By a health worker
Two hundred people from trade unions and community campaigns attended the second national conference of Keep Our NHS Public on 19 January. But apart from Amicus’s Gill George there were not official representatives of the trade unions present.
Many community based activists attacked the trade union leadership for lack of action, in particular the failure of NHS Together to call a national demonstration on 3 March.
John Lister from KONP said the group’s steering committee had decided against calling for support for a national demo on 3 March, that activists should build the regional activities that will be taking place. The community campaigns cannot substitute for the TUC. But it is too late to take the pressure off the leadership and we should continue to protest. No vote was taken on the issue despite a degree of disagreement with the “no call” stance.
Some excellent examples of local trade union branches and community campaigns working together were highlighted. In Nottingham a joint bulletin is being produced by union activists supported by the local KONP group.
There was agreement on the need for KONP to transform itself into a more formal national campaign. There will be both elected regional and national committees created in the near future and plans are being made for an AGM in May.
Platform speakers gave detailed reports on the size and effects of the cuts programme in the NHS. The administration of new systems is likely to increase the spending on bureaucracy from the historic average of 6% of the budget to 14% or more.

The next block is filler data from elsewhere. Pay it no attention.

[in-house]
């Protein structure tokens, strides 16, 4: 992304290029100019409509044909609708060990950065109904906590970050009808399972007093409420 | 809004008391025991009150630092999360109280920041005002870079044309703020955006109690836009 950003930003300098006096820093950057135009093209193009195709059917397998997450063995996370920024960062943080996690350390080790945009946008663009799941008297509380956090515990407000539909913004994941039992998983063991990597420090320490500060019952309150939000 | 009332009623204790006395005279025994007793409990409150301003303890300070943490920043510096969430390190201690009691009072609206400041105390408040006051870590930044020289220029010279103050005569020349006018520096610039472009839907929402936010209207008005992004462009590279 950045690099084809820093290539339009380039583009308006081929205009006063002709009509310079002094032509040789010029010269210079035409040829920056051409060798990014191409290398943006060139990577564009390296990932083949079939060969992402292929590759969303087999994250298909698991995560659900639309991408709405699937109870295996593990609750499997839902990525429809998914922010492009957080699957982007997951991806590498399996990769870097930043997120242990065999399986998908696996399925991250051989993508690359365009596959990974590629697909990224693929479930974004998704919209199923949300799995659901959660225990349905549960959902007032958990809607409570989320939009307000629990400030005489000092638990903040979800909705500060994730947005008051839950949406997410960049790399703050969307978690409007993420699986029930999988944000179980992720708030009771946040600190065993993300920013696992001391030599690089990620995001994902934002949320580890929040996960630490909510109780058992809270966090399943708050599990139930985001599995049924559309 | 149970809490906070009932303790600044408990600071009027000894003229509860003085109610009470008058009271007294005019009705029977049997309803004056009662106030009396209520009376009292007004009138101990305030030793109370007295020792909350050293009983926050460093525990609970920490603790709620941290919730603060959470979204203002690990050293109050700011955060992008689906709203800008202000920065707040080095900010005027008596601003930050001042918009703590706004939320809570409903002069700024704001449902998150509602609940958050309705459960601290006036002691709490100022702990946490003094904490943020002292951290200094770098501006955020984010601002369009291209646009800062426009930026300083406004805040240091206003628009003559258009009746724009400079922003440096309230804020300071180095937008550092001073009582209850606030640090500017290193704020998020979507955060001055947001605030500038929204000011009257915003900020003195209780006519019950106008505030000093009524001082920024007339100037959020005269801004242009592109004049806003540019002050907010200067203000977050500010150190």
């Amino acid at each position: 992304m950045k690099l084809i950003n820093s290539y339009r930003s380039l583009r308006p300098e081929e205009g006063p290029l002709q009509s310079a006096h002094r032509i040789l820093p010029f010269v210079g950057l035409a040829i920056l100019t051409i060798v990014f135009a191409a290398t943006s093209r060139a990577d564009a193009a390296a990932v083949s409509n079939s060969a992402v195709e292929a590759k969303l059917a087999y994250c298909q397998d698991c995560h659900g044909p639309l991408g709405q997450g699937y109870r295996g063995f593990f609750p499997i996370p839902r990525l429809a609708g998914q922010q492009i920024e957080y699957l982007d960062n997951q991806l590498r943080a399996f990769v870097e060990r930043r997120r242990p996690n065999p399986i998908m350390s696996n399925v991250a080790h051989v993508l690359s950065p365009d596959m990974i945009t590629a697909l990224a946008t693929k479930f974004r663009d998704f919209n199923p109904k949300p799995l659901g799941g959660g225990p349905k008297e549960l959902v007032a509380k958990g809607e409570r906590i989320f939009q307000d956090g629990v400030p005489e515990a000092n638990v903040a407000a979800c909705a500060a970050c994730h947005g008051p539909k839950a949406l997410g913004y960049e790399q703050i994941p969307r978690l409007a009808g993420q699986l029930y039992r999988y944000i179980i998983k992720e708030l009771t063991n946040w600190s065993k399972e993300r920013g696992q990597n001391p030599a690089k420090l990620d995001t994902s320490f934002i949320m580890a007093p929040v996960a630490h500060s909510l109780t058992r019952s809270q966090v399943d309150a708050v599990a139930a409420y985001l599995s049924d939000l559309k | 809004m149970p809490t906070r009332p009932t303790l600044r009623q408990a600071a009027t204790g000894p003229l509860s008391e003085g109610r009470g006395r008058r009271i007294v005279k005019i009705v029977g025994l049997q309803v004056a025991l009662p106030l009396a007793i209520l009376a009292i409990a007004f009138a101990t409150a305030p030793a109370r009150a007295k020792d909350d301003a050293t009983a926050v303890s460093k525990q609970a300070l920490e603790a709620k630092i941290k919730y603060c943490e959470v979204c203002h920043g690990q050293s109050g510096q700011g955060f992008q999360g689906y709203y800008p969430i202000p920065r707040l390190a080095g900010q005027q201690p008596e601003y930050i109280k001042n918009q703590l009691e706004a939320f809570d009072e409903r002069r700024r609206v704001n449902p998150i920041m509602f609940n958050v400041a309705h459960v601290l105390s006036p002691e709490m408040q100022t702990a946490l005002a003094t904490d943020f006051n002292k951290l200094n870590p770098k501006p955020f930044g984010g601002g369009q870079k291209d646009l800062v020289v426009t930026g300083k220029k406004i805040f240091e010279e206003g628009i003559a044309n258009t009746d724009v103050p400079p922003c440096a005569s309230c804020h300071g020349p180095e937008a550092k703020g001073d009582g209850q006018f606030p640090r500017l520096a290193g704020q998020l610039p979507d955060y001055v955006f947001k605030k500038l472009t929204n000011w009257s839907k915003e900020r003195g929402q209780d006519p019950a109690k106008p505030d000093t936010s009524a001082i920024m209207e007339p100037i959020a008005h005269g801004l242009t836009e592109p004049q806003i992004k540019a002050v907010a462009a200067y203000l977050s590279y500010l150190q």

It was reported that left Labour leadership challenger John McDonnell has tabled an early day motion calling for a moratorium on all planned reforms and cuts. He want an independent enquiry to calculate the costs and effectiveness of the government’s plans. Any doctor or nurse who used an untested treatment on a patient would struck off. Yet the government’s reforms are being tested on the population as a whole. It is the worst case of malpractice every witnessed.
In a recent ballot 92% of Manchester’s 250 community nurses, occupational therapists and admin staff voted to strike. They are fighting massive cuts in jobs and services.
The Manchester Community and Mental Health Trust is facing the loss of up to half of the nursing staff. This for a service that demands continuity of care and small caseloads. Other cuts in admin staff and the tendering out of services put the care and in some cases the lives of clients at risk.
A one day strike on 31 January will be followed by a seven day strike the following week. This could be an important dispute. A small group of Manchester night nurses sparked off the last significant national industrial action in the NHS nearly 20 years ago.
Messages of support and donations can be sent to: Unison, Chorlton House, 70 Manchester Road, Chorlton, M21 2UN. Cheques to: “Manchester Community Unison”.